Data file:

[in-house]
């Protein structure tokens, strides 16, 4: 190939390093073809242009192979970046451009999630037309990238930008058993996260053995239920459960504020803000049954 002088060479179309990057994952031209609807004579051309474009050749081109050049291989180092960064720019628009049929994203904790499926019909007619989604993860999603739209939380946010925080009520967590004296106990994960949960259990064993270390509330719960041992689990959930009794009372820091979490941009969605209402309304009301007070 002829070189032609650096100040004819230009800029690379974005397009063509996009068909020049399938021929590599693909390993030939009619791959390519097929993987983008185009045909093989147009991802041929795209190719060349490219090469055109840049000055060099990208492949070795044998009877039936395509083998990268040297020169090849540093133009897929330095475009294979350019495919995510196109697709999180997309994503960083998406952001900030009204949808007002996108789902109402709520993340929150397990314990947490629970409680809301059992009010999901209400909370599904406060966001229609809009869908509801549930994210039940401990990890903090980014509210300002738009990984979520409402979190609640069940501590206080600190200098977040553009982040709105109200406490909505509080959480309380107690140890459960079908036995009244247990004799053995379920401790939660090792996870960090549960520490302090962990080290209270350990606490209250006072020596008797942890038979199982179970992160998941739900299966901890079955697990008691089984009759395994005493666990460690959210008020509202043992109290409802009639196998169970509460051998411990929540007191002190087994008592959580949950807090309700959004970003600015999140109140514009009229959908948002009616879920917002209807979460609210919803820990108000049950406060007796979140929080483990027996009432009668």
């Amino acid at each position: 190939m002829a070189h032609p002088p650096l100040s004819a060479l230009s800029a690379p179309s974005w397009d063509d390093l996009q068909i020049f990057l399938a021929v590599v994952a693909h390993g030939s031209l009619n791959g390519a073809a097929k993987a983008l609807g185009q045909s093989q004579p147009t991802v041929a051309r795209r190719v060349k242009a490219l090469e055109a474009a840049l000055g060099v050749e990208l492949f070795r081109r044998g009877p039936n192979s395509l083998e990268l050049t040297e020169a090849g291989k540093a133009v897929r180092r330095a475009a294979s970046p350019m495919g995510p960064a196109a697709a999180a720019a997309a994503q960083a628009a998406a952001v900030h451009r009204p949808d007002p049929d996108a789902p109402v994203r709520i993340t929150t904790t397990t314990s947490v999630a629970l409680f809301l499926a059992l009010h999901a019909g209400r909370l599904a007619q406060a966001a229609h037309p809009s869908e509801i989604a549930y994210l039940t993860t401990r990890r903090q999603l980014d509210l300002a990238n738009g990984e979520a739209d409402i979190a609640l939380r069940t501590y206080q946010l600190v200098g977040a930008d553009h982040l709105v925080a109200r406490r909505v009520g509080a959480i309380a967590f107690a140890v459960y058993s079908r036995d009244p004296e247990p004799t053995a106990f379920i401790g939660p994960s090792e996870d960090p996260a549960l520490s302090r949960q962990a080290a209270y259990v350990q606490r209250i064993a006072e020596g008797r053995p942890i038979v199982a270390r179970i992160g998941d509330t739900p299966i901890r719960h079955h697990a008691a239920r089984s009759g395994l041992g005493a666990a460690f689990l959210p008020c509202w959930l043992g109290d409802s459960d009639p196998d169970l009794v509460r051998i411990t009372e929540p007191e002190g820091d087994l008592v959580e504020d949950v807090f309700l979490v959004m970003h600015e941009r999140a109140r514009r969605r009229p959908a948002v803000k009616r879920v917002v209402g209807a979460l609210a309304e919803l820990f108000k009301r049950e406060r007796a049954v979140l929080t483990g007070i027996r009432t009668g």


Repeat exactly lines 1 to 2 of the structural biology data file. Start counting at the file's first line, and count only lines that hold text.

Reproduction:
[in-house]
């Protein structure tokens, strides 16, 4: 190939390093073809242009192979970046451009999630037309990238930008058993996260053995239920459960504020803000049954 002088060479179309990057994952031209609807004579051309474009050749081109050049291989180092960064720019628009049929994203904790499926019909007619989604993860999603739209939380946010925080009520967590004296106990994960949960259990064993270390509330719960041992689990959930009794009372820091979490941009969605209402309304009301007070 002829070189032609650096100040004819230009800029690379974005397009063509996009068909020049399938021929590599693909390993030939009619791959390519097929993987983008185009045909093989147009991802041929795209190719060349490219090469055109840049000055060099990208492949070795044998009877039936395509083998990268040297020169090849540093133009897929330095475009294979350019495919995510196109697709999180997309994503960083998406952001900030009204949808007002996108789902109402709520993340929150397990314990947490629970409680809301059992009010999901209400909370599904406060966001229609809009869908509801549930994210039940401990990890903090980014509210300002738009990984979520409402979190609640069940501590206080600190200098977040553009982040709105109200406490909505509080959480309380107690140890459960079908036995009244247990004799053995379920401790939660090792996870960090549960520490302090962990080290209270350990606490209250006072020596008797942890038979199982179970992160998941739900299966901890079955697990008691089984009759395994005493666990460690959210008020509202043992109290409802009639196998169970509460051998411990929540007191002190087994008592959580949950807090309700959004970003600015999140109140514009009229959908948002009616879920917002209807979460609210919803820990108000049950406060007796979140929080483990027996009432009668």